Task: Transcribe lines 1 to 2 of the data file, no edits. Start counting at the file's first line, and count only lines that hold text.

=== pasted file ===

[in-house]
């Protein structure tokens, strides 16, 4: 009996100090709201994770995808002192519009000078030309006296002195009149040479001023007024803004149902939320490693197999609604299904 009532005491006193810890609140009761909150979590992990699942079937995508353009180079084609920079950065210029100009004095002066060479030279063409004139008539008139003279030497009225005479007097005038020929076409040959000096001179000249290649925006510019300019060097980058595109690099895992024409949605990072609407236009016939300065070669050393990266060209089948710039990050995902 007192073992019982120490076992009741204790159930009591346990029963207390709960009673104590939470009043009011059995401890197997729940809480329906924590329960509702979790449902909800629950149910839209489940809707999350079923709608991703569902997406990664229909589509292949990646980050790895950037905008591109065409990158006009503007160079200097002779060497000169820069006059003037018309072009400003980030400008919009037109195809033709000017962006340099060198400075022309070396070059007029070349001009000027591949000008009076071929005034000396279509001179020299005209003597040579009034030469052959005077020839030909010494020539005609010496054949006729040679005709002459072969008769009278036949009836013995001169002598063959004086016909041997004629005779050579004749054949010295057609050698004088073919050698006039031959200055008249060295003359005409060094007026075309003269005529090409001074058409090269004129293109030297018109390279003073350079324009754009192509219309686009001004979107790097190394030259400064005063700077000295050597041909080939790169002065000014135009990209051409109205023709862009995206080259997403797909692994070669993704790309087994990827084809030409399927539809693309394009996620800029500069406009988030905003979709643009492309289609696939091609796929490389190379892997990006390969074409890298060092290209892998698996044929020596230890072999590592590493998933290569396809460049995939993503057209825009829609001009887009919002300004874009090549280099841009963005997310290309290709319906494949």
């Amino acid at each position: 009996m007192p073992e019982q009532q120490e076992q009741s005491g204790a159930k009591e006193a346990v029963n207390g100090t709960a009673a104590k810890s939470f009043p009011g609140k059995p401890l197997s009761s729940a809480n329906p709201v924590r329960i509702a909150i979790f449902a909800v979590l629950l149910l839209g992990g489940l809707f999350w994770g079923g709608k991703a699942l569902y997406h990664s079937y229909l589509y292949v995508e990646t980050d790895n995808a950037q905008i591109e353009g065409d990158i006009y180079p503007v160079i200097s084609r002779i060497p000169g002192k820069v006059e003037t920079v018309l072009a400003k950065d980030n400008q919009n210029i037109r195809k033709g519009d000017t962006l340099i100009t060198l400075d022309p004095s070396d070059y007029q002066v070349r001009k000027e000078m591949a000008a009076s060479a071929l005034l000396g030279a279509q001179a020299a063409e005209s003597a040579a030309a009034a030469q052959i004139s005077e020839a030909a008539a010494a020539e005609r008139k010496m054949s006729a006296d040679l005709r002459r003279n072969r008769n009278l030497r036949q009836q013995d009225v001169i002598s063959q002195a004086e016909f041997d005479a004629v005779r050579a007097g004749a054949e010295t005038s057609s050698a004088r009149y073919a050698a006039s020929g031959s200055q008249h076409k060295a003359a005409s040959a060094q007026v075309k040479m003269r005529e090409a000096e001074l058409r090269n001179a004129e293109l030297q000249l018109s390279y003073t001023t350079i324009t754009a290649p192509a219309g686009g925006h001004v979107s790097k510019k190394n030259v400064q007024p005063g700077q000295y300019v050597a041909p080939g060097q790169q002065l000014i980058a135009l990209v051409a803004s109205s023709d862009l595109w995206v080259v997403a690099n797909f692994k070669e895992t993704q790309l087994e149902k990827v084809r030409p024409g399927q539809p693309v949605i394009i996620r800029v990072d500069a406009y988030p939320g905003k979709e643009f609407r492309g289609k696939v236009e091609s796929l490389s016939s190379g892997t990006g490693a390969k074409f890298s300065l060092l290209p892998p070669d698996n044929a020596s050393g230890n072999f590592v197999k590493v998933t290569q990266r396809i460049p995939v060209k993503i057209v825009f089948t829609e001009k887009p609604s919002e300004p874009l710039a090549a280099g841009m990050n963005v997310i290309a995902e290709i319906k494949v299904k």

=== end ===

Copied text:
[in-house]
């Protein structure tokens, strides 16, 4: 009996100090709201994770995808002192519009000078030309006296002195009149040479001023007024803004149902939320490693197999609604299904 009532005491006193810890609140009761909150979590992990699942079937995508353009180079084609920079950065210029100009004095002066060479030279063409004139008539008139003279030497009225005479007097005038020929076409040959000096001179000249290649925006510019300019060097980058595109690099895992024409949605990072609407236009016939300065070669050393990266060209089948710039990050995902 007192073992019982120490076992009741204790159930009591346990029963207390709960009673104590939470009043009011059995401890197997729940809480329906924590329960509702979790449902909800629950149910839209489940809707999350079923709608991703569902997406990664229909589509292949990646980050790895950037905008591109065409990158006009503007160079200097002779060497000169820069006059003037018309072009400003980030400008919009037109195809033709000017962006340099060198400075022309070396070059007029070349001009000027591949000008009076071929005034000396279509001179020299005209003597040579009034030469052959005077020839030909010494020539005609010496054949006729040679005709002459072969008769009278036949009836013995001169002598063959004086016909041997004629005779050579004749054949010295057609050698004088073919050698006039031959200055008249060295003359005409060094007026075309003269005529090409001074058409090269004129293109030297018109390279003073350079324009754009192509219309686009001004979107790097190394030259400064005063700077000295050597041909080939790169002065000014135009990209051409109205023709862009995206080259997403797909692994070669993704790309087994990827084809030409399927539809693309394009996620800029500069406009988030905003979709643009492309289609696939091609796929490389190379892997990006390969074409890298060092290209892998698996044929020596230890072999590592590493998933290569396809460049995939993503057209825009829609001009887009919002300004874009090549280099841009963005997310290309290709319906494949």